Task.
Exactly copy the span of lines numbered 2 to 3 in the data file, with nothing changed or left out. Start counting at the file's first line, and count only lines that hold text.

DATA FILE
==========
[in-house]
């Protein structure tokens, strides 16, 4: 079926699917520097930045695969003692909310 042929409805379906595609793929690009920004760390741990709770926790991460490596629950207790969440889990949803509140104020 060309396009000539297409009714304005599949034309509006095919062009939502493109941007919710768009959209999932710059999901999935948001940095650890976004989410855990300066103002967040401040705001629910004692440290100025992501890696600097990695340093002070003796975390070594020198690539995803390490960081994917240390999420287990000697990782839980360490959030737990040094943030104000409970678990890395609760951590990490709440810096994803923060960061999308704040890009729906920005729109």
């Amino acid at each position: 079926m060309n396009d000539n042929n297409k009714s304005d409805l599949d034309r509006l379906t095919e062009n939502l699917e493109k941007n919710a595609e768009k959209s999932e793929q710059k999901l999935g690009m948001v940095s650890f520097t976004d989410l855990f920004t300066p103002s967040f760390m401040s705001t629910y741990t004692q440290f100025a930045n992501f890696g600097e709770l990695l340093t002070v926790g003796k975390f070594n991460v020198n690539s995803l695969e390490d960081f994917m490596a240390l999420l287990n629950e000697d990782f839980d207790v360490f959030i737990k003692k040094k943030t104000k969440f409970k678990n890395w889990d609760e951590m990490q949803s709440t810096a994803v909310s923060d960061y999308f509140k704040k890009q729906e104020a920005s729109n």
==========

């Protein structure tokens, strides 16, 4: 079926699917520097930045695969003692909310 042929409805379906595609793929690009920004760390741990709770926790991460490596629950207790969440889990949803509140104020 060309396009000539297409009714304005599949034309509006095919062009939502493109941007919710768009959209999932710059999901999935948001940095650890976004989410855990300066103002967040401040705001629910004692440290100025992501890696600097990695340093002070003796975390070594020198690539995803390490960081994917240390999420287990000697990782839980360490959030737990040094943030104000409970678990890395609760951590990490709440810096994803923060960061999308704040890009729906920005729109």
């Amino acid at each position: 079926m060309n396009d000539n042929n297409k009714s304005d409805l599949d034309r509006l379906t095919e062009n939502l699917e493109k941007n919710a595609e768009k959209s999932e793929q710059k999901l999935g690009m948001v940095s650890f520097t976004d989410l855990f920004t300066p103002s967040f760390m401040s705001t629910y741990t004692q440290f100025a930045n992501f890696g600097e709770l990695l340093t002070v926790g003796k975390f070594n991460v020198n690539s995803l695969e390490d960081f994917m490596a240390l999420l287990n629950e000697d990782f839980d207790v360490f959030i737990k003692k040094k943030t104000k969440f409970k678990n890395w889990d609760e951590m990490q949803s709440t810096a994803v909310s923060d960061y999308f509140k704040k890009q729906e104020a920005s729109n």